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Sterling Clarren
Celeste I. Halliwell
Christine M. Werk
Rolf J. Sebaldt
Annie Petrie
Christine Lilley
Jocelynn Cook


FASD - Fetal alcohol spectrum disorder, FAS - Fetal alcohol syndrome, pFAS - Partial fetal alcohol syndrome, ARND - Alcohol related neurodevelopmental disorder



This study was undertaken to determine the feasibility of collecting information on individuals newly diagnosed with Fetal Alcohol Spectrum Disorder (FASD) in multi-disciplinary diagnostic programs across Canada.


To determine the frequencies of specific diagnoses within the spectrum, the frequencies and patterns of specific functional deficits, and the range of recommendations made for intervention and management for children and adults.


All qualifying clinics in Canada were invited to join this project and complete questionnaires on the patients that were seen during the research period.


Over half of all clinics participate d (25/45) and submitted the information requested on 307 individuals, ranging in age from 1 to 42 years. Two hundred and eighty- nine individuals had a diagnosis of FASD and were analysed further. The percent of individuals with Fetal Alcohol Syndrome was 2.1 % of those with FASD diagnoses, which was lower than expected based on the literature. The level of disability among the entire FASD was always significant with at least 3 domains measured as severely impaired via the criteria for diagnosis but almost one -quarter were extremely disabled with 6 of a possible 9 brain domains measured significantly impaired. No specific patterns of functional disability were found to represent any significant subgroup of the patients. An average of 13 new recommendations for intervention and management were made for each patient in health, mental health, social services, and education.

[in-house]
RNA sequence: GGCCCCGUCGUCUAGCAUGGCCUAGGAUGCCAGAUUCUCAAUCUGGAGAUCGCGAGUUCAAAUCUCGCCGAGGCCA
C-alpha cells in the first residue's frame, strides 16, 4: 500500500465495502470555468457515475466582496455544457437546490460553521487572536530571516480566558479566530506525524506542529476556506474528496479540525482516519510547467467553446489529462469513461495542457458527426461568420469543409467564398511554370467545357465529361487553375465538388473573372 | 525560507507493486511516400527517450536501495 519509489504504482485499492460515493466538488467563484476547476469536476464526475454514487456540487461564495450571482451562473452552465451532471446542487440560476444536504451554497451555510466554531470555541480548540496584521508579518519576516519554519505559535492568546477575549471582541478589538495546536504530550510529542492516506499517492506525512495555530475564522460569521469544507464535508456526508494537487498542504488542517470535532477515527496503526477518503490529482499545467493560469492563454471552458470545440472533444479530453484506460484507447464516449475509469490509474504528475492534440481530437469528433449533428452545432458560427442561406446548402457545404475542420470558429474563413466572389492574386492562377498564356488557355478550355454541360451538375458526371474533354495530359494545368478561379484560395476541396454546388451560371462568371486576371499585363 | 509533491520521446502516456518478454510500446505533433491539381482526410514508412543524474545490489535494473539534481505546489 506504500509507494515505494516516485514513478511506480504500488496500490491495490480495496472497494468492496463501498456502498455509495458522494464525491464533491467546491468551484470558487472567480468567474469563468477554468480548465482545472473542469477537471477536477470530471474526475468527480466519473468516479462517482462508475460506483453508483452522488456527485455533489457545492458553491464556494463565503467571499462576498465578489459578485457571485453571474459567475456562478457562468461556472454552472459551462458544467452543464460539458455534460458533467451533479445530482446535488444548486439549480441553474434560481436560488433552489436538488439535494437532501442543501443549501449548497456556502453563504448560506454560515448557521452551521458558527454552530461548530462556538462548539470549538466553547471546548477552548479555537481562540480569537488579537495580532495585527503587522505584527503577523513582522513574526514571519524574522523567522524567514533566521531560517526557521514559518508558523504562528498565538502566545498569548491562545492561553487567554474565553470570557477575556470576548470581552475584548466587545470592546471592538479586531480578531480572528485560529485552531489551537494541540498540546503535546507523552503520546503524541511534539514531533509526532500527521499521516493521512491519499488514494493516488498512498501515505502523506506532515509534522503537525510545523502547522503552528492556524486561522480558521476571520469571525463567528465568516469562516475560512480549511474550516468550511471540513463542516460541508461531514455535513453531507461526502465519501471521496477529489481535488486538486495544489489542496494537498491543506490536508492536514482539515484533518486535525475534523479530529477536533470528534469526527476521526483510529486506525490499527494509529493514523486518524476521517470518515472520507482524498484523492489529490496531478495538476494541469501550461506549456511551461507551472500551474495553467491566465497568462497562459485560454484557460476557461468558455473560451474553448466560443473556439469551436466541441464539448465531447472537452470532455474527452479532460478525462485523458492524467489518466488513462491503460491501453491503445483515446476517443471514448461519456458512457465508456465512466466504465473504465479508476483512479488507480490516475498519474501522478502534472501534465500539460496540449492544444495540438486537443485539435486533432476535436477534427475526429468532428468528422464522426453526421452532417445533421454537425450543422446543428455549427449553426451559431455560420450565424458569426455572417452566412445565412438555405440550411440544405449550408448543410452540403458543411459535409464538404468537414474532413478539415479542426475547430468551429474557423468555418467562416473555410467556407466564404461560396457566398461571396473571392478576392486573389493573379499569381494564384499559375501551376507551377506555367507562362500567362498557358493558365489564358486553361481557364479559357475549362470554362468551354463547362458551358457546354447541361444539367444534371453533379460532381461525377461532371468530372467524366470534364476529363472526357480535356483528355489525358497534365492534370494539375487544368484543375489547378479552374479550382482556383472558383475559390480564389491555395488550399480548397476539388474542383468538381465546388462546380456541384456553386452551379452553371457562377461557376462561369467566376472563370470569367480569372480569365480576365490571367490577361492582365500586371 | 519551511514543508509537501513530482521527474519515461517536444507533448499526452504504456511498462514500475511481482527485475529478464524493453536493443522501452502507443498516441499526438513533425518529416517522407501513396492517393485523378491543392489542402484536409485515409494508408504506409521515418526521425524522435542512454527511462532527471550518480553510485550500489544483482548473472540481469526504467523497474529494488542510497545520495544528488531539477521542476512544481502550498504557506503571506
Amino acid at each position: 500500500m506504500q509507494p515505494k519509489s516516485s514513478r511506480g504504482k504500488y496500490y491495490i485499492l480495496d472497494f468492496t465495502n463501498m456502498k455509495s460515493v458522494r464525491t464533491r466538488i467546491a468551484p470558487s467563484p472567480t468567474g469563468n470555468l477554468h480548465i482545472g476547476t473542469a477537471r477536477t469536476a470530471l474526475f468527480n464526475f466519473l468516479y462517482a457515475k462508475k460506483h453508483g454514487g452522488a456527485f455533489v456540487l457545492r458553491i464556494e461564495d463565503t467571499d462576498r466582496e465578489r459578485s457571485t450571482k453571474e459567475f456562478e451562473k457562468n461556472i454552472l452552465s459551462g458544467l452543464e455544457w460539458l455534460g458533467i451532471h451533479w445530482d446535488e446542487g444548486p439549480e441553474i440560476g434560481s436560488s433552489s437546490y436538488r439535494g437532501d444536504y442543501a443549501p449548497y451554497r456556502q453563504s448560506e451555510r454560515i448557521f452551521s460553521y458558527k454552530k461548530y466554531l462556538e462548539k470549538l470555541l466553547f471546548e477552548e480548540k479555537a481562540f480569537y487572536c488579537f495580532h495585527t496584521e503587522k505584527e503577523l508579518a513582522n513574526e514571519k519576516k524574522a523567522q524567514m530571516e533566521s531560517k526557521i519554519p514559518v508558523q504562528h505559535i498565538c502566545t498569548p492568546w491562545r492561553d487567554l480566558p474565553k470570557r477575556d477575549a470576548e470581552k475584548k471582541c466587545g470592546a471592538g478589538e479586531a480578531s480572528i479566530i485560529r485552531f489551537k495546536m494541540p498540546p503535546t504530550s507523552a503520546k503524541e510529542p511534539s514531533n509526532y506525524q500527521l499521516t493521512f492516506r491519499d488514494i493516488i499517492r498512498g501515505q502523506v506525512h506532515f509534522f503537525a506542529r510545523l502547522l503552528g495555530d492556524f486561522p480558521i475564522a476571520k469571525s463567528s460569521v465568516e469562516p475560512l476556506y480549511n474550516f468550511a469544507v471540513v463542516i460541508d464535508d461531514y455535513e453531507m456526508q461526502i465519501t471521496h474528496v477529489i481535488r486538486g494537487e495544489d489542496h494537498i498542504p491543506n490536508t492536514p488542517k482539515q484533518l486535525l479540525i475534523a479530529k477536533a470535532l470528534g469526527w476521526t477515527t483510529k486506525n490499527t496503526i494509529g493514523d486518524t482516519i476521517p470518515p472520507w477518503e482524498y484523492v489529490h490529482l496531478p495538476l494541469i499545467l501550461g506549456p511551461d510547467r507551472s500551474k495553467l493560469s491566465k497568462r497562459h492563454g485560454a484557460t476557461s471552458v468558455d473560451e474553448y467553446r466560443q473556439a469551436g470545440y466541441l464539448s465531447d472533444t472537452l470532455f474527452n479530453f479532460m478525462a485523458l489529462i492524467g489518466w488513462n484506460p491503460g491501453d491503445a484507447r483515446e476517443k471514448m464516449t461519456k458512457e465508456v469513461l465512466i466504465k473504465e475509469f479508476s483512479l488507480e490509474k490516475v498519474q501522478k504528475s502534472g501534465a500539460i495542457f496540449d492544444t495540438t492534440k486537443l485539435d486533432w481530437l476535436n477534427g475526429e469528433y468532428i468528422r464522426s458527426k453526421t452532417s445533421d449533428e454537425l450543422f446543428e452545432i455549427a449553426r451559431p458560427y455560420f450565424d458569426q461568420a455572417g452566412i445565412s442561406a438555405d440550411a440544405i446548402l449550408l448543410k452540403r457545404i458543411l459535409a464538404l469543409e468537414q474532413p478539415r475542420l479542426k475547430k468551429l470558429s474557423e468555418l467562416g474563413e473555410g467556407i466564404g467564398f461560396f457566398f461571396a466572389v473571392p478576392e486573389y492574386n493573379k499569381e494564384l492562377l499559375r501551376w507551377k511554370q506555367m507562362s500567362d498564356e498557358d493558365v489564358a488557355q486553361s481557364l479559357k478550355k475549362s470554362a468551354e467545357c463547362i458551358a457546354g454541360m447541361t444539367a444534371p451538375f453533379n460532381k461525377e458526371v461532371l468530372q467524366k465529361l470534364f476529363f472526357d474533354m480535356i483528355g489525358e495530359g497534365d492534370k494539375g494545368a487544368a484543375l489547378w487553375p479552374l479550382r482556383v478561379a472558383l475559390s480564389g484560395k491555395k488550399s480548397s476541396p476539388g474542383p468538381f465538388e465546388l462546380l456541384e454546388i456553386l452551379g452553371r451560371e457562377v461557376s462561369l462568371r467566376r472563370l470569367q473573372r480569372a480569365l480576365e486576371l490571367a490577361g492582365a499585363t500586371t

Although this was a pilot study with a relatively small sample, it is the largest collection of cases of FASD from multiple sites in one country ever published to our knowledge. It illustrates that important patient information can be collected across clinical programs considering the diagnosis of FASD but only with financial support for time and personnel. Using the methodology of a common data form, consistent data collection can be achieved and patterns and trends can be identified that can help with assuring consistency in diagnosis and with planning for improved patient outcomes.

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